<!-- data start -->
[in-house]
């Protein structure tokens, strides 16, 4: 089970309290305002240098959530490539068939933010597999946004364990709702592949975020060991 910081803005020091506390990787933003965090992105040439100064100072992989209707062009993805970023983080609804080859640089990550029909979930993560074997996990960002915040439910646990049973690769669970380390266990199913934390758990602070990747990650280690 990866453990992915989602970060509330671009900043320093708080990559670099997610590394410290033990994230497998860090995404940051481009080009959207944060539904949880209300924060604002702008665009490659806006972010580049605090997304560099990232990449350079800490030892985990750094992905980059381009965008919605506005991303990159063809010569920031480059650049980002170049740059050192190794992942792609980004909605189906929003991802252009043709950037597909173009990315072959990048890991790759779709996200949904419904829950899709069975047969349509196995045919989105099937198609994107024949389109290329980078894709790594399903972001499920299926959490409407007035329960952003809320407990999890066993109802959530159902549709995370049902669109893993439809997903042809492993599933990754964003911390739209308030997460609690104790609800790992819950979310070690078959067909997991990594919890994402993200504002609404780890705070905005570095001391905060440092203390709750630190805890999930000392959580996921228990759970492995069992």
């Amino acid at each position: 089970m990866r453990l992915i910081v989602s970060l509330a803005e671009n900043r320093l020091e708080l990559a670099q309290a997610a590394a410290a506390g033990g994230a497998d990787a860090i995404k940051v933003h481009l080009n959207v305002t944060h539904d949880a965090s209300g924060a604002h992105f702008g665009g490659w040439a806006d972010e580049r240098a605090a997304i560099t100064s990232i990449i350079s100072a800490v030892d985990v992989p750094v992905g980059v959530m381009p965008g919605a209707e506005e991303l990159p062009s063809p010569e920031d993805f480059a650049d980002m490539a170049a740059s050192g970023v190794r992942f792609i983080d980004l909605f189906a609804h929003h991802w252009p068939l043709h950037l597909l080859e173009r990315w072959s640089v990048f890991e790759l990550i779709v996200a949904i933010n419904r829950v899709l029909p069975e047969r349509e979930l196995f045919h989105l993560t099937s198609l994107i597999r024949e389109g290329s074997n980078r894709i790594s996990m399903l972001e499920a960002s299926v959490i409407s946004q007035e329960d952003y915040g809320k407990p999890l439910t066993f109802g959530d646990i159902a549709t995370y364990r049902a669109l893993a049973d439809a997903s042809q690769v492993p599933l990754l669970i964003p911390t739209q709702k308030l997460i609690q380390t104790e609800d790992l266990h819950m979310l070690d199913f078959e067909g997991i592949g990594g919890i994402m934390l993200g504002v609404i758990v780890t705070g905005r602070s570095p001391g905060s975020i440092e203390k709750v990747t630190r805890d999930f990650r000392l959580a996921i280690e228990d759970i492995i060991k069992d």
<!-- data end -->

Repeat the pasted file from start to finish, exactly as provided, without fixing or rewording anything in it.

[in-house]
């Protein structure tokens, strides 16, 4: 089970309290305002240098959530490539068939933010597999946004364990709702592949975020060991 910081803005020091506390990787933003965090992105040439100064100072992989209707062009993805970023983080609804080859640089990550029909979930993560074997996990960002915040439910646990049973690769669970380390266990199913934390758990602070990747990650280690 990866453990992915989602970060509330671009900043320093708080990559670099997610590394410290033990994230497998860090995404940051481009080009959207944060539904949880209300924060604002702008665009490659806006972010580049605090997304560099990232990449350079800490030892985990750094992905980059381009965008919605506005991303990159063809010569920031480059650049980002170049740059050192190794992942792609980004909605189906929003991802252009043709950037597909173009990315072959990048890991790759779709996200949904419904829950899709069975047969349509196995045919989105099937198609994107024949389109290329980078894709790594399903972001499920299926959490409407007035329960952003809320407990999890066993109802959530159902549709995370049902669109893993439809997903042809492993599933990754964003911390739209308030997460609690104790609800790992819950979310070690078959067909997991990594919890994402993200504002609404780890705070905005570095001391905060440092203390709750630190805890999930000392959580996921228990759970492995069992």
């Amino acid at each position: 089970m990866r453990l992915i910081v989602s970060l509330a803005e671009n900043r320093l020091e708080l990559a670099q309290a997610a590394a410290a506390g033990g994230a497998d990787a860090i995404k940051v933003h481009l080009n959207v305002t944060h539904d949880a965090s209300g924060a604002h992105f702008g665009g490659w040439a806006d972010e580049r240098a605090a997304i560099t100064s990232i990449i350079s100072a800490v030892d985990v992989p750094v992905g980059v959530m381009p965008g919605a209707e506005e991303l990159p062009s063809p010569e920031d993805f480059a650049d980002m490539a170049a740059s050192g970023v190794r992942f792609i983080d980004l909605f189906a609804h929003h991802w252009p068939l043709h950037l597909l080859e173009r990315w072959s640089v990048f890991e790759l990550i779709v996200a949904i933010n419904r829950v899709l029909p069975e047969r349509e979930l196995f045919h989105l993560t099937s198609l994107i597999r024949e389109g290329s074997n980078r894709i790594s996990m399903l972001e499920a960002s299926v959490i409407s946004q007035e329960d952003y915040g809320k407990p999890l439910t066993f109802g959530d646990i159902a549709t995370y364990r049902a669109l893993a049973d439809a997903s042809q690769v492993p599933l990754l669970i964003p911390t739209q709702k308030l997460i609690q380390t104790e609800d790992l266990h819950m979310l070690d199913f078959e067909g997991i592949g990594g919890i994402m934390l993200g504002v609404i758990v780890t705070g905005r602070s570095p001391g905060s975020i440092e203390k709750v990747t630190r805890d999930f990650r000392l959580a996921i280690e228990d759970i492995i060991k069992d």